Alert

Updates

Visiting hours have changed as a result of COVID-19. Learn more.

lorazepam (injection)

Pronunciation: lor A ze pam

Brand: Ativan

What is the most important information I should know about lorazepam injection?

Lorazepam can slow or stop your breathing, especially if you have recently used an opioid medication, alcohol, or other drugs that can slow your breathing.

Ongoing use of this medicine may be habit-forming.

What is lorazepam injection?

Lorazepam is a benzodiazepine (ben-zoe-dye-AZE-eh-peen) that is used to treat a seizure emergency called status epilepticus. Lorazepam injection is also used as a sedative to help you relax before having surgery.

Lorazepam injection may also be used for purposes not listed in this medication guide.

What should I discuss with my healthcare provider before receiving lorazepam injection?

If possible before you receive lorazepam injection, tell your doctor if you are allergic to any drugs, or if you have:

  • narrow-angle glaucoma;
  • sleep apnea or severe breathing problem;
  • a known allergy to polyethylene glycol, propylene glycol, or benzyl alcohol; or
  • a history of allergic reaction to any benzodiazepine (lorazepam, alprazolam, diazepam, Ativan, Klonopin, Restoril, Tranxene, Valium, Versed, Xanax, and others).

Tell your doctor if you've ever had:

  • asthma or other breathing disorder;
  • liver disease; or
  • kidney disease.

Lorazepam may harm an unborn baby, and generally should not be used during pregnancy. However, status epilepticus is a life-threatening condition and the benefit of receiving lorazepam to treat it may outweigh any risk to the unborn baby.

Sedatives used during surgery may affect brain development in a young child or unborn baby (when used in the mother), which may lead to learning or behavior problems later in life. Long surgeries or repeated procedures pose the highest risks.

It may still be necessary to use a sedative for a life-threatening condition, medical emergency, or surgery to correct a birth defect. Your doctor can inform you about all medicines given during a surgery or procedure.

If possible during an emergency, tell your medical caregivers if you are pregnant or breastfeeding.

How is lorazepam injection given?

Lorazepam is injected into a muscle or vein by a healthcare provider.

You may need to receive only one dose of lorazepam if your condition improves after the injection.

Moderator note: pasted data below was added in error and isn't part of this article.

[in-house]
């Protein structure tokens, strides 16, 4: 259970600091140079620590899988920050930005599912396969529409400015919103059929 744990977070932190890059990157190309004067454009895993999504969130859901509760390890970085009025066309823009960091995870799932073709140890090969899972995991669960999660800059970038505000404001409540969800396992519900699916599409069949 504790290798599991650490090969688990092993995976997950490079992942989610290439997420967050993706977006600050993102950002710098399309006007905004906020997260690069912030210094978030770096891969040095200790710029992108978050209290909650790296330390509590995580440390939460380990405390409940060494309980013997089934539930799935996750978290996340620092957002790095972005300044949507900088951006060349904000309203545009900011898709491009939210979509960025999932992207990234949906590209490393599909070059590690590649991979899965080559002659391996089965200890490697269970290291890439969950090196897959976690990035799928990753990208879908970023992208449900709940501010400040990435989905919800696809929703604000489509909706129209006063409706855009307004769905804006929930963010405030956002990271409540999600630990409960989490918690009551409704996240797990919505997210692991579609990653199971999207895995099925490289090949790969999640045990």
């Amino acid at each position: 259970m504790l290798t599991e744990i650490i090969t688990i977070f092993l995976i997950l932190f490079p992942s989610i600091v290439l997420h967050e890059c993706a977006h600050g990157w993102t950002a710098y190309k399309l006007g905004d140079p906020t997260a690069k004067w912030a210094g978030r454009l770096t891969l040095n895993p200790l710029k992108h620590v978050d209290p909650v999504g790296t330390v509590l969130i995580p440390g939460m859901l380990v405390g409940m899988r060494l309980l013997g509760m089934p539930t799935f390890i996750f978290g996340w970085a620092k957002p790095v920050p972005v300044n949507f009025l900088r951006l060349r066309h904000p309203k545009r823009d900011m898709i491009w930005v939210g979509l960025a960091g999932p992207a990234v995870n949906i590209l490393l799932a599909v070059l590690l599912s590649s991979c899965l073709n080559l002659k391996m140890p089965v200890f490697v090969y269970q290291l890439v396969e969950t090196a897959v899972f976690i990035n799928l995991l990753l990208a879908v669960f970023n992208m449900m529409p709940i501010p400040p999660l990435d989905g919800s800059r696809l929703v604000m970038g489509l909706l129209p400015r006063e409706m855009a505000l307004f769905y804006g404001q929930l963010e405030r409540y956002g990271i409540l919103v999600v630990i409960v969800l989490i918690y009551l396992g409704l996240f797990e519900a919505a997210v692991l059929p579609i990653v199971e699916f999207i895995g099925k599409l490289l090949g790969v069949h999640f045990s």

After the injection, you will be watched to make sure the medicine is working and does not cause harmful side effects.

Lorazepam injection is for single or occasional use. Ongoing use may be habit-forming or cause long-lasting withdrawal symptoms when you stop using the medicine.

What happens if I miss a dose?

Lorazepam is used as a single dose and does not have a daily dosing schedule.

What happens if I overdose?

In a medical setting an overdose would be treated quickly.

What should I avoid after receiving lorazepam injection?

Avoid drinking alcohol within the first 1 or 2 days after you receive lorazepam injection. Dangerous side effects or death could occur.

Lorazepam can cause extreme drowsiness that may last for 24 to 48 hours after the injection. Older adults may feel sleepy for even longer.

Avoid driving or hazardous activity until the effects of lorazepam have worn off completely. Dizziness or drowsiness can cause falls, accidents, or severe injuries.

What are the possible side effects of lorazepam injection?

Get emergency medical help if you have signs of an allergic reaction: hives; difficulty breathing; swelling of your face, lips, tongue, or throat.

Lorazepam can slow or stop your breathing, especially if you have recently used an opioid medication, alcohol, or other drugs that can slow your breathing. Your medical caregivers will watch you for symptoms such as weak or shallow breathing.

Tell your medical caregivers right away if you have:

  • weak or shallow breathing;
  • severe drowsiness;